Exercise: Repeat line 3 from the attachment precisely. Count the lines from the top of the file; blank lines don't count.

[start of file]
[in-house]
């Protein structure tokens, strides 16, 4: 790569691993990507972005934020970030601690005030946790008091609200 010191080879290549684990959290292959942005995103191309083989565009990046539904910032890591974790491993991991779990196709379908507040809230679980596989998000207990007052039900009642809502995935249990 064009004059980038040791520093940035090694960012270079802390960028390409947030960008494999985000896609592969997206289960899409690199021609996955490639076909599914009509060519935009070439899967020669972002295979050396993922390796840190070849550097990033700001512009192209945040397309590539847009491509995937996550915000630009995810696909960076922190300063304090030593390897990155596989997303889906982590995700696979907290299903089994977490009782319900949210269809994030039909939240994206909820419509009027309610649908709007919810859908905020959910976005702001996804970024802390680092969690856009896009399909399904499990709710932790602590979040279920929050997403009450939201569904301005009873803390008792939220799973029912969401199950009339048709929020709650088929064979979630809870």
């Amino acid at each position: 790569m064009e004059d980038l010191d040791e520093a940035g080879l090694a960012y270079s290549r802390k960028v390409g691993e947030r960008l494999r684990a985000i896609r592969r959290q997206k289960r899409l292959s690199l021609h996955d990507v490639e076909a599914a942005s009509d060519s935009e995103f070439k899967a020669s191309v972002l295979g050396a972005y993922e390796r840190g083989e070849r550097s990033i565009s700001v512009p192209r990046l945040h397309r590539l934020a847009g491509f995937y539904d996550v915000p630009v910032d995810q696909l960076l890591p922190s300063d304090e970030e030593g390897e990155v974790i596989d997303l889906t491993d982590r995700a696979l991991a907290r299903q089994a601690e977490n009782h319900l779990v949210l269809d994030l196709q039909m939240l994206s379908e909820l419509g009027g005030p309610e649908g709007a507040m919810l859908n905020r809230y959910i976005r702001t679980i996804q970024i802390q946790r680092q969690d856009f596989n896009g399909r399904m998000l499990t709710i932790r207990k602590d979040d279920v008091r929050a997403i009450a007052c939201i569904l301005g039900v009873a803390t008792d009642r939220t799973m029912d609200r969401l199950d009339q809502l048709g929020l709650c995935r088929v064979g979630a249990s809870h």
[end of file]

């Amino acid at each position: 790569m064009e004059d980038l010191d040791e520093a940035g080879l090694a960012y270079s290549r802390k960028v390409g691993e947030r960008l494999r684990a985000i896609r592969r959290q997206k289960r899409l292959s690199l021609h996955d990507v490639e076909a599914a942005s009509d060519s935009e995103f070439k899967a020669s191309v972002l295979g050396a972005y993922e390796r840190g083989e070849r550097s990033i565009s700001v512009p192209r990046l945040h397309r590539l934020a847009g491509f995937y539904d996550v915000p630009v910032d995810q696909l960076l890591p922190s300063d304090e970030e030593g390897e990155v974790i596989d997303l889906t491993d982590r995700a696979l991991a907290r299903q089994a601690e977490n009782h319900l779990v949210l269809d994030l196709q039909m939240l994206s379908e909820l419509g009027g005030p309610e649908g709007a507040m919810l859908n905020r809230y959910i976005r702001t679980i996804q970024i802390q946790r680092q969690d856009f596989n896009g399909r399904m998000l499990t709710i932790r207990k602590d979040d279920v008091r929050a997403i009450a007052c939201i569904l301005g039900v009873a803390t008792d009642r939220t799973m029912d609200r969401l199950d009339q809502l048709g929020l709650c995935r088929v064979g979630a249990s809870h």